We move not only into a new month, but also into Year 2 of our “3 Year Daily Bible Readings (with Apocrypha)” plan. Most of this week’s Psalms are enthronement Psalms (47, 93, 96-99 are the Enthronement Psalms), and while sometimes I have bristled at royal depictions of God and Jesus, who better to depict as royalty, rather than any earthly figures? Saying that God alone is sovereign helps Christians understand and remember to whom our ultimate allegiance is sworn, and consider those implications for how we live our lives. These days in particular, it calms me greatly to know deep in my heart that God is still God, no matter what else is going on in our world.
|November 26||Psalm 93|
|November 27||Psalm 94|
|November 28||Psalm 95|
|November 29||Psalm 96|
|November 30||Psalm 97|
|December 1||Psalm 98|
|December 2||Psalm 99|
David Howard notes, “The longest unbroken stretch of untitled Psalms in the Hebrew Psalter is Psalms 93-97.” (p. 104) I’m not sure why these Psalms are untitled, but it’s something to ponder as you read them. Brueggeman helps me to come to terms with the Enthronement Psalms, noting in Psalm 96, “The outcome of such enthronement of the creator God as unchallenged sovereign is to secure the order, stability, justice, and well-being of the earth (vv. 10b-12). … Thus the liturgy can imagine all of heaven and earth rejoicing in the new rule of YHWH, and so the worshiping congregation joins with all creation in acknowledging the new rule that makes the world safe and whole.” (p. 438) Humanity has often used power to oppress, demean, and otherwise dimish others’ lives – and we could learn a lot from God’s uses of power.
As we finish our month of praying with the Evangelical Lutheran Church in America for the month of November, using their monthly Prayer Ventures letter for November 2017, reflect on the ELCA’s prayers, and what it has been like to pray with what may be another denomination than your own. What was your favorite part of this prayer resource? What would you change? Was it helpful? Would you continue using it or a resource in similar format?
Moving into December, our monthly prayer practice will be chanting the Psalms. There are a few books of this sort; my favorite has been Cynthia Borgeault’s book Chanting the Psalms: A Practical Guide (cd included). She notes, “What I believe happens when we introduce the psalms into our consciousness–and even more so into our unconsciousnes–through the practice of contemplative psalmody is that they begin to create a safe spiritual container for recognizing and processing those dark shadows within ourselves, those places we’d prefer not to think about. There are times in the spiritual journey when anger is a very real part of our life, just as jealousy, abandonment, helplessness, rage, and terror are. All of these emotions are in us, and they’re all in the psalms.” (p. 43)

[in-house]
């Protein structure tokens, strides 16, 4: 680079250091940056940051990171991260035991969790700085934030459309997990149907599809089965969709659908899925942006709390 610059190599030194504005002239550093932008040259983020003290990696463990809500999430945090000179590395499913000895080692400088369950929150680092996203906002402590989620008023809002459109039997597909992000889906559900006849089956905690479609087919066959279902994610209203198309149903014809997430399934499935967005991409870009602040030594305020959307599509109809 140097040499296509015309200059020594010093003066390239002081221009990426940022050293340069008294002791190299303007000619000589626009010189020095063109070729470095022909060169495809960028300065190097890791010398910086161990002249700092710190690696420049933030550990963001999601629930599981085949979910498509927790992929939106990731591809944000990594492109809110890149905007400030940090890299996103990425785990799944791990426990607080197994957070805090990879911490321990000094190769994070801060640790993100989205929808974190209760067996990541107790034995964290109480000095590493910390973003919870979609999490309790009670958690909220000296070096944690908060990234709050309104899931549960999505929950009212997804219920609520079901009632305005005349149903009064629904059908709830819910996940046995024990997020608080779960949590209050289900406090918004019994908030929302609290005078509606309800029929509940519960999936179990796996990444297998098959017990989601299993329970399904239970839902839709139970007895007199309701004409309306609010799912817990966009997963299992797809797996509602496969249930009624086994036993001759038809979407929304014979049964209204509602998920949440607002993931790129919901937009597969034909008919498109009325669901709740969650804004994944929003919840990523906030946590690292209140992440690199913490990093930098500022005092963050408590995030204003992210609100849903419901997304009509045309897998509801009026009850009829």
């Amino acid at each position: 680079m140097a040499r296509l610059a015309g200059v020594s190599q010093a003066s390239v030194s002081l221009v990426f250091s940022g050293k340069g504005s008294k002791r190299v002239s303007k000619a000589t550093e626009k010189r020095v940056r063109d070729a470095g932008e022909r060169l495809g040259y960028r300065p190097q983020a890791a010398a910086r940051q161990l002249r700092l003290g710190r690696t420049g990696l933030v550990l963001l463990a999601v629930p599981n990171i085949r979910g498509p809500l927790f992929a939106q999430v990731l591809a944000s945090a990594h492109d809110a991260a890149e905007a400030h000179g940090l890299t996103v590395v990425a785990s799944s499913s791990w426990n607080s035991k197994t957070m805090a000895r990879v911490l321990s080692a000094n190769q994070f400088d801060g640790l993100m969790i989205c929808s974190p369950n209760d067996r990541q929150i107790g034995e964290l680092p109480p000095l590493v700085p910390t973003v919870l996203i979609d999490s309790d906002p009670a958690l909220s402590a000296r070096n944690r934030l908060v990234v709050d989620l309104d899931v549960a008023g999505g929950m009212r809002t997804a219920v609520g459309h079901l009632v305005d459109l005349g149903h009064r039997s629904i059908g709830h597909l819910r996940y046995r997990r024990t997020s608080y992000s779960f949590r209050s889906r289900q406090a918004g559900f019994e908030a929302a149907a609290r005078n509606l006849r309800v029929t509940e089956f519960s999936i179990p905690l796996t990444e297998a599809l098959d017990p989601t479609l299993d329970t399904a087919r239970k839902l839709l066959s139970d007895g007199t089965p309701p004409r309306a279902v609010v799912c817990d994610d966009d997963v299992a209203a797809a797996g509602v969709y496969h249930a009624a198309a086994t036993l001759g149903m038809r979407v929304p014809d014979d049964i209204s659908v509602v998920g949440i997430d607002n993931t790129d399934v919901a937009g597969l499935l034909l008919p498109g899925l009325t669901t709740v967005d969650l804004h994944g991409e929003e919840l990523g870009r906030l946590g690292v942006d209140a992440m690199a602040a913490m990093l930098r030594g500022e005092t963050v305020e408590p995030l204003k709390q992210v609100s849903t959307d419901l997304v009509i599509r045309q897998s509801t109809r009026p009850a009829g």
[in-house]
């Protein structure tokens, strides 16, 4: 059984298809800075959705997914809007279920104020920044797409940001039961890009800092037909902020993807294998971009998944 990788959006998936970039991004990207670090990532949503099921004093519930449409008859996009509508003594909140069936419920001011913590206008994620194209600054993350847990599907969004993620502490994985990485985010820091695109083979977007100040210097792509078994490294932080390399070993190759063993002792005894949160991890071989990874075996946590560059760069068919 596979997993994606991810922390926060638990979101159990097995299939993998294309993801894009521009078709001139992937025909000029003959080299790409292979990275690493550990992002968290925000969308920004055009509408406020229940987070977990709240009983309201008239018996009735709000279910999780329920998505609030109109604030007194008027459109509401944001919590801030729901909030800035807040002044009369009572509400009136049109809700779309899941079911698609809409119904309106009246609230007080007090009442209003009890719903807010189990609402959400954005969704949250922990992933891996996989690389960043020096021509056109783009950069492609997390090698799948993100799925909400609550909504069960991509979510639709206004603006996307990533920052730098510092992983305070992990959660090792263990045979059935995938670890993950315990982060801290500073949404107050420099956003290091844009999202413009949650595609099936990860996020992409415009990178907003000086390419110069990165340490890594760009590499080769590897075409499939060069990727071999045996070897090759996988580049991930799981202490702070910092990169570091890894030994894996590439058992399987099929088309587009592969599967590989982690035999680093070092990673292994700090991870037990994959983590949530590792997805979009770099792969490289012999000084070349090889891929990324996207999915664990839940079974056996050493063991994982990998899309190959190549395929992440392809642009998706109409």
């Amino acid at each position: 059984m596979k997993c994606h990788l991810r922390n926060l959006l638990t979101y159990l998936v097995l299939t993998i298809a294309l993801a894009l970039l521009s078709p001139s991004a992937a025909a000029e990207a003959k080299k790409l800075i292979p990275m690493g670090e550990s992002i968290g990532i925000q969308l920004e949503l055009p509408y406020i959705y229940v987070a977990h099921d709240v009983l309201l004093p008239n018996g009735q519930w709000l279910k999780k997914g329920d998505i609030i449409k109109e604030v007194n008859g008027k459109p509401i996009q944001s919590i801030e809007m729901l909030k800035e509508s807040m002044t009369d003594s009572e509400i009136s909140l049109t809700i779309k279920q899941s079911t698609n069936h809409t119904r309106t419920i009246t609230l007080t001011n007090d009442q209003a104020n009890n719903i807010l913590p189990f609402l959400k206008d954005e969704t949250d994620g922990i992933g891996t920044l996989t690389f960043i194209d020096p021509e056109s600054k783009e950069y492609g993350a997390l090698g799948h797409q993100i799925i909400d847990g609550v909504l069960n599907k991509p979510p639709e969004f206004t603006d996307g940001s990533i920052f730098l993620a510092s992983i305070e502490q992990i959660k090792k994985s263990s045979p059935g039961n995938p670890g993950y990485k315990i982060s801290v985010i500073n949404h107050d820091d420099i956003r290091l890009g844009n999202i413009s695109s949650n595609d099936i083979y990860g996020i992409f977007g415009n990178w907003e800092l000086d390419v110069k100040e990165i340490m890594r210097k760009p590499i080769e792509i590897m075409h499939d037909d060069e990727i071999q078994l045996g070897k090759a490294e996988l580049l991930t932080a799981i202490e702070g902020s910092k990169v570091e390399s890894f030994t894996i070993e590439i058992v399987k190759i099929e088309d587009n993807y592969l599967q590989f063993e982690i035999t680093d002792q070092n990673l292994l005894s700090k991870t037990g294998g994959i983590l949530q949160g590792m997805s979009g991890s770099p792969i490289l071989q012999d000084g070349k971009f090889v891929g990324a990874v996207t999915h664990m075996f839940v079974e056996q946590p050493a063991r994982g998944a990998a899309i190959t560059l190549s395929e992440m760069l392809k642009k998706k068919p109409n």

As far as the art / craft / mechanics of actually chanting the Psalms, there are several great resources for doing that. Technically speaking, you can pick up any version of the Book of Psalms, start singing, and there you have it! However, not all of us feel that confident in our musicality or prayer lives – and the church throughout its history has created a number of tools that have codified or ritualized this practice, in case you’re not feeling like forging your own path or reinventing the wheel. You don’t need to be a great singer to chant the Psalms – just need to be willing to make a joyful noise for God. (Or a lamenting one, depending on the Psalm.) The Psalms when considered as hymns for worship, are known as the Psalter (versions have been available for centuries and have often contained additional devotional material). There are several Psalters freely available online as ebooks (try this search). There are several print Psalters available, if you think that would be helpful. And of course there are apps for that, as well – check out The Book of Psalms for Worship in the Apple or Android App Stores, or do a search for “Psalter” and explore. There are videos on YouTube, web sites, etc. Finally, the PCUSA has a simple and well-organized instructional page with videos: “How to Chant the Psalms.” Feel free to try several methods out and choose which one works for you.
How are we to live our lives, in order to live out our belief that God is sovereign? How will you serve and live out your love for God and neighbor this week, working to close the gap between God’s ideals and our reality as we understand it? If you’re not sure, here are some ideas:
Check the Think! Pray! Act! calendar for things to do.
Find your local faith- or congregation-based community organizing network/organization and participate in their work and actions. Here are links to the major faith-based community organizing networks and their local affiliate organizations:
What’s going on in your living of the Gospel? Let us know in the comments, in our e-mail discussion group, or on social media.
Bourgeault, Cynthia. Chanting the Psalms: A Practical Guide. Boston, MA: Shambhala Publications, 2006.
Brueggemann, Walter, and William H. Bellinger Jr. Psalms. New York: Cambridge University Press, 2014.
Howard (Jr.), David M. The Structure of Psalms 93-100. University Park, PA: Eisenbrauns, 1997.
Presbyterian Church (U.S.A.). “How to Chant the Psalms.” Presbyterian Mission, 2017. https://www.presbyterianmission.org/ministries/worship/service-lords-day/service-lords-day-psalm/chant-psalms/.